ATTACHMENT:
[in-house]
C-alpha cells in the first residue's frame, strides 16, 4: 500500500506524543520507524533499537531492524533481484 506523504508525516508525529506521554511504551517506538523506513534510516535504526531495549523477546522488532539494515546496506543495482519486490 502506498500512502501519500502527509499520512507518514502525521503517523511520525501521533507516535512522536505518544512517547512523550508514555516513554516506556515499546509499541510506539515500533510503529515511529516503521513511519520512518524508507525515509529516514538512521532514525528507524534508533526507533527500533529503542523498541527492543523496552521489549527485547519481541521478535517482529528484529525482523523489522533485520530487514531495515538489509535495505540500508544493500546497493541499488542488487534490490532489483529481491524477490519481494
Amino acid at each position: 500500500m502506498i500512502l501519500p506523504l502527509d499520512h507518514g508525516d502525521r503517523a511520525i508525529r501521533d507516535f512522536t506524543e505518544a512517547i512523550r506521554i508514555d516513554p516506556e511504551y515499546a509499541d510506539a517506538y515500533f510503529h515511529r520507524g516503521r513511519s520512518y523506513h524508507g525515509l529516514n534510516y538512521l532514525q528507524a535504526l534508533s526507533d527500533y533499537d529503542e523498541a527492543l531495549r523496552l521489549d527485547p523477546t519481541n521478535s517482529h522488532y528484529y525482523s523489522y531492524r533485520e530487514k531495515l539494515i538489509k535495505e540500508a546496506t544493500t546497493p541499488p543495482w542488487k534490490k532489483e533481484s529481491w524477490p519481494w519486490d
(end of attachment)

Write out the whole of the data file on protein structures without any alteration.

[in-house]
C-alpha cells in the first residue's frame, strides 16, 4: 500500500506524543520507524533499537531492524533481484 506523504508525516508525529506521554511504551517506538523506513534510516535504526531495549523477546522488532539494515546496506543495482519486490 502506498500512502501519500502527509499520512507518514502525521503517523511520525501521533507516535512522536505518544512517547512523550508514555516513554516506556515499546509499541510506539515500533510503529515511529516503521513511519520512518524508507525515509529516514538512521532514525528507524534508533526507533527500533529503542523498541527492543523496552521489549527485547519481541521478535517482529528484529525482523523489522533485520530487514531495515538489509535495505540500508544493500546497493541499488542488487534490490532489483529481491524477490519481494
Amino acid at each position: 500500500m502506498i500512502l501519500p506523504l502527509d499520512h507518514g508525516d502525521r503517523a511520525i508525529r501521533d507516535f512522536t506524543e505518544a512517547i512523550r506521554i508514555d516513554p516506556e511504551y515499546a509499541d510506539a517506538y515500533f510503529h515511529r520507524g516503521r513511519s520512518y523506513h524508507g525515509l529516514n534510516y538512521l532514525q528507524a535504526l534508533s526507533d527500533y533499537d529503542e523498541a527492543l531495549r523496552l521489549d527485547p523477546t519481541n521478535s517482529h522488532y528484529y525482523s523489522y531492524r533485520e530487514k531495515l539494515i538489509k535495505e540500508a546496506t544493500t546497493p541499488p543495482w542488487k534490490k532489483e533481484s529481491w524477490p519481494w519486490d